Bob Mason and I conducted a study about how executives in organizations perceive the entrance of the “net generation” into the workplace. Researchers (see Tapscott for example) refer to the Net Generation as the generation of people born between 1978-1994. They label them as such because of the researchers’ perceptions of this generation as growing… Read More ›
This mini-track calls for papers that study social and digital inclusion in networks at different levels. In the forthcoming conference, we would like to emphasize four areas: (i) connections between off-line divides and on-line divides; (ii) inequalities within and among communities; (iii) information and communication technologies for development; and (iv) inequalities between users with respect to social and digital divides. Possible levels at which to examine such areas include international, national, local, sector, communal, and individual. Both empirical and theoretical papers are invited. Building on the success of this mini-track from the past nine HICSS conferences, we invite submissions to the 2011 mini-track on social networking and communities.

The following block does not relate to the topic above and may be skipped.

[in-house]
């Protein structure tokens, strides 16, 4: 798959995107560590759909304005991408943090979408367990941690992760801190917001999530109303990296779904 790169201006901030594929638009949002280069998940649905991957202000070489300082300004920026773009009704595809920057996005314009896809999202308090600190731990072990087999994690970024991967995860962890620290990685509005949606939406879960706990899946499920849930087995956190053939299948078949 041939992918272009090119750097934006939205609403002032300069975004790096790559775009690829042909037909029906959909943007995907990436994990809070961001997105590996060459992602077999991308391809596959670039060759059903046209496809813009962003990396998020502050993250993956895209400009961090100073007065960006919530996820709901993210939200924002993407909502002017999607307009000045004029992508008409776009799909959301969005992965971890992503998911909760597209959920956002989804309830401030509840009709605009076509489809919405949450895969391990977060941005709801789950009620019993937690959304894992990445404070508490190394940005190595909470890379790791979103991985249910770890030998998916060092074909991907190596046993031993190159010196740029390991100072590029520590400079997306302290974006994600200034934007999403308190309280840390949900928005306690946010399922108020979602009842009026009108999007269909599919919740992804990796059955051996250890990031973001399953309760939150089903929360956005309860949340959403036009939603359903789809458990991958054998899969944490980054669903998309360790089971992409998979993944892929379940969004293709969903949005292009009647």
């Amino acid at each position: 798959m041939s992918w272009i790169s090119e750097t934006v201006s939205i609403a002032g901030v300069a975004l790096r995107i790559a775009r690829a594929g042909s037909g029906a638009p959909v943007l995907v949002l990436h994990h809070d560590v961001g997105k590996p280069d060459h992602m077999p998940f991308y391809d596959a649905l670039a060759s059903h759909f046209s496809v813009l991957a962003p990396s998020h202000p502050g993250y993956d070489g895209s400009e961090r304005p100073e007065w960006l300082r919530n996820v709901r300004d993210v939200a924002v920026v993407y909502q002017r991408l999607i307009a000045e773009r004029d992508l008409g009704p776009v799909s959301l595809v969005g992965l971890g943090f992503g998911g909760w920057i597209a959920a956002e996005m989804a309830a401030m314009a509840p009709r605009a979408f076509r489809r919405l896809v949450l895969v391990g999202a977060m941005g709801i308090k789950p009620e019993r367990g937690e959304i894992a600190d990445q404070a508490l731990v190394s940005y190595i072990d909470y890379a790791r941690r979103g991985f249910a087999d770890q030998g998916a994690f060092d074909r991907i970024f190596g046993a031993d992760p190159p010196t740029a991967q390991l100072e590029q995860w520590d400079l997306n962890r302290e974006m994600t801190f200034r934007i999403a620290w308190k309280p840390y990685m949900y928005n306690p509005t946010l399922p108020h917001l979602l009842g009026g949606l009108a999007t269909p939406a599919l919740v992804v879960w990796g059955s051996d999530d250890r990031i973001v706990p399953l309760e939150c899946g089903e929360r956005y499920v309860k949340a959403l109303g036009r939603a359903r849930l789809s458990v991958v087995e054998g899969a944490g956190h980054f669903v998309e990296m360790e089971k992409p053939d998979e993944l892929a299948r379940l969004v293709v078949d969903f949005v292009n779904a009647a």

We live in a world where a tweet can be instantly retweeted and read by millions around the world in minutes, where a video forwarded to friends can destroy a political career in hours or a cause for a public debate, and where an unknown man or woman can become an international celebrity overnight. Virality: What is it and how does it work? Why does one particular video get millions of views while hundreds of thousands of others get only a handful? What impact does it have on us? And what is left, after a viral event decays? Virality, is a mechanism that reproduces social norms, but it can also be a mechanism that challenges institutions and their structure. In this book we discuss the complex facets of virality as a process and its impact on individuals, groups and societies.
On February 2010 a bunch of network scholars (including me) convened in a workshop in USC (the Annenberg School) to talk about Network Theory. The strength of the workshop was in its ability to bring interdisciplinary perspectives about network theory to one table. The videos, powerpoints and reports of each one of the talks is available on the ANN (Annenberg Networks Network) website.
As a result, the IJoC (International Journal of Communication) dedicated a volume to network theory.